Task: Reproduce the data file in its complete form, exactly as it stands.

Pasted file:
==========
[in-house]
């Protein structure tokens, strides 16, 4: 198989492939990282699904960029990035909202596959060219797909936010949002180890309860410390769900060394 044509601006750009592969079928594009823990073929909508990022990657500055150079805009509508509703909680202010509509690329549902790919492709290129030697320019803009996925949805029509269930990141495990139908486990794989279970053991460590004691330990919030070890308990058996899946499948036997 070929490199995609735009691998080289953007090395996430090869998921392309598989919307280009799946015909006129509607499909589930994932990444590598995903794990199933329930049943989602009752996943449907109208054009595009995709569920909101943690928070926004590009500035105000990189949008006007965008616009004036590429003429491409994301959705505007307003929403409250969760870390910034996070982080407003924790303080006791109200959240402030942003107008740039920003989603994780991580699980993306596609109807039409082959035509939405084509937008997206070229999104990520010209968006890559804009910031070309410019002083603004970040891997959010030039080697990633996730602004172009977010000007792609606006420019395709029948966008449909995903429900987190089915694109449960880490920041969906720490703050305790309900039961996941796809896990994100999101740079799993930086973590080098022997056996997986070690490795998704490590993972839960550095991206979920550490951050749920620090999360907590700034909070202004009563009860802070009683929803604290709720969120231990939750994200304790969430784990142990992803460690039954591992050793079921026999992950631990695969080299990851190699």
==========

[in-house]
């Protein structure tokens, strides 16, 4: 198989492939990282699904960029990035909202596959060219797909936010949002180890309860410390769900060394 044509601006750009592969079928594009823990073929909508990022990657500055150079805009509508509703909680202010509509690329549902790919492709290129030697320019803009996925949805029509269930990141495990139908486990794989279970053991460590004691330990919030070890308990058996899946499948036997 070929490199995609735009691998080289953007090395996430090869998921392309598989919307280009799946015909006129509607499909589930994932990444590598995903794990199933329930049943989602009752996943449907109208054009595009995709569920909101943690928070926004590009500035105000990189949008006007965008616009004036590429003429491409994301959705505007307003929403409250969760870390910034996070982080407003924790303080006791109200959240402030942003107008740039920003989603994780991580699980993306596609109807039409082959035509939405084509937008997206070229999104990520010209968006890559804009910031070309410019002083603004970040891997959010030039080697990633996730602004172009977010000007792609606006420019395709029948966008449909995903429900987190089915694109449960880490920041969906720490703050305790309900039961996941796809896990994100999101740079799993930086973590080098022997056996997986070690490795998704490590993972839960550095991206979920550490951050749920620090999360907590700034909070202004009563009860802070009683929803604290709720969120231990939750994200304790969430784990142990992803460690039954591992050793079921026999992950631990695969080299990851190699």